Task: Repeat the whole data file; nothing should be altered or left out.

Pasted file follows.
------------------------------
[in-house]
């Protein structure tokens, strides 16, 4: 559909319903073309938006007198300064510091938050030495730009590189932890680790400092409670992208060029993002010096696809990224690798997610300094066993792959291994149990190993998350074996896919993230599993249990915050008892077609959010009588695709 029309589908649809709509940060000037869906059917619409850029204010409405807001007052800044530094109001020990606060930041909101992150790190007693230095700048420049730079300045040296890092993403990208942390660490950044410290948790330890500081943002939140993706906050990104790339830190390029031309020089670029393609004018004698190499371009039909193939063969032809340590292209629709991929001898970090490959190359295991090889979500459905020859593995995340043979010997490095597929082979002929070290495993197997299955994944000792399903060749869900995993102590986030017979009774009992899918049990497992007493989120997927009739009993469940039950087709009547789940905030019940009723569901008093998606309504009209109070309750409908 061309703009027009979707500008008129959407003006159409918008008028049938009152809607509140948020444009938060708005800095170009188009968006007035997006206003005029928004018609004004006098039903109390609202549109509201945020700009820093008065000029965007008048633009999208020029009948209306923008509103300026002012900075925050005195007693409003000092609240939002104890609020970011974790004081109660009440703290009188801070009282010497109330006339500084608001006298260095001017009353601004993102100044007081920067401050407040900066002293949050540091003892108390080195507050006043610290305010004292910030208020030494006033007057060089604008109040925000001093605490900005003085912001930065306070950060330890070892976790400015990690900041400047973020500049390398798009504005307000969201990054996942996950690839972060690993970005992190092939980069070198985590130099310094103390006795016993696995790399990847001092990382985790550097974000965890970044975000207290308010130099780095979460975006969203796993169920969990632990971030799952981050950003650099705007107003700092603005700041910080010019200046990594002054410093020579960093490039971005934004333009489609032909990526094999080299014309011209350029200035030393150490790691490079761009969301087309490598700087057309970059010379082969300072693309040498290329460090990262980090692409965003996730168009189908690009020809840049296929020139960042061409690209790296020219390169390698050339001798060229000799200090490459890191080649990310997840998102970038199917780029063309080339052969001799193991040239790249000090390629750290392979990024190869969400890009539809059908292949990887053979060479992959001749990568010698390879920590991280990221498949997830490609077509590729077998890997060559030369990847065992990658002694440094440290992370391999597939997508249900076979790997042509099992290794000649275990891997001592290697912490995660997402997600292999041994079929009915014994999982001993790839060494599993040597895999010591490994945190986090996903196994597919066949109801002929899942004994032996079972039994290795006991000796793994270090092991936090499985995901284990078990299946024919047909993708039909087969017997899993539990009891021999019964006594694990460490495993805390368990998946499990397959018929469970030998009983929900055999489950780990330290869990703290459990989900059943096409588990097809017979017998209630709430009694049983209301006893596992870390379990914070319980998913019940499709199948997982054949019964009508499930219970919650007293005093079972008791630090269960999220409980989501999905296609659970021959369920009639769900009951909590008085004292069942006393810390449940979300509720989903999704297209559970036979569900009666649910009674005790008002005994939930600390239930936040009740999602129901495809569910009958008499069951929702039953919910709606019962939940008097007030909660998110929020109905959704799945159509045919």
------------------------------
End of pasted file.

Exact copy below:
[in-house]
């Protein structure tokens, strides 16, 4: 559909319903073309938006007198300064510091938050030495730009590189932890680790400092409670992208060029993002010096696809990224690798997610300094066993792959291994149990190993998350074996896919993230599993249990915050008892077609959010009588695709 029309589908649809709509940060000037869906059917619409850029204010409405807001007052800044530094109001020990606060930041909101992150790190007693230095700048420049730079300045040296890092993403990208942390660490950044410290948790330890500081943002939140993706906050990104790339830190390029031309020089670029393609004018004698190499371009039909193939063969032809340590292209629709991929001898970090490959190359295991090889979500459905020859593995995340043979010997490095597929082979002929070290495993197997299955994944000792399903060749869900995993102590986030017979009774009992899918049990497992007493989120997927009739009993469940039950087709009547789940905030019940009723569901008093998606309504009209109070309750409908 061309703009027009979707500008008129959407003006159409918008008028049938009152809607509140948020444009938060708005800095170009188009968006007035997006206003005029928004018609004004006098039903109390609202549109509201945020700009820093008065000029965007008048633009999208020029009948209306923008509103300026002012900075925050005195007693409003000092609240939002104890609020970011974790004081109660009440703290009188801070009282010497109330006339500084608001006298260095001017009353601004993102100044007081920067401050407040900066002293949050540091003892108390080195507050006043610290305010004292910030208020030494006033007057060089604008109040925000001093605490900005003085912001930065306070950060330890070892976790400015990690900041400047973020500049390398798009504005307000969201990054996942996950690839972060690993970005992190092939980069070198985590130099310094103390006795016993696995790399990847001092990382985790550097974000965890970044975000207290308010130099780095979460975006969203796993169920969990632990971030799952981050950003650099705007107003700092603005700041910080010019200046990594002054410093020579960093490039971005934004333009489609032909990526094999080299014309011209350029200035030393150490790691490079761009969301087309490598700087057309970059010379082969300072693309040498290329460090990262980090692409965003996730168009189908690009020809840049296929020139960042061409690209790296020219390169390698050339001798060229000799200090490459890191080649990310997840998102970038199917780029063309080339052969001799193991040239790249000090390629750290392979990024190869969400890009539809059908292949990887053979060479992959001749990568010698390879920590991280990221498949997830490609077509590729077998890997060559030369990847065992990658002694440094440290992370391999597939997508249900076979790997042509099992290794000649275990891997001592290697912490995660997402997600292999041994079929009915014994999982001993790839060494599993040597895999010591490994945190986090996903196994597919066949109801002929899942004994032996079972039994290795006991000796793994270090092991936090499985995901284990078990299946024919047909993708039909087969017997899993539990009891021999019964006594694990460490495993805390368990998946499990397959018929469970030998009983929900055999489950780990330290869990703290459990989900059943096409588990097809017979017998209630709430009694049983209301006893596992870390379990914070319980998913019940499709199948997982054949019964009508499930219970919650007293005093079972008791630090269960999220409980989501999905296609659970021959369920009639769900009951909590008085004292069942006393810390449940979300509720989903999704297209559970036979569900009666649910009674005790008002005994939930600390239930936040009740999602129901495809569910009958008499069951929702039953919910709606019962939940008097007030909660998110929020109905959704799945159509045919």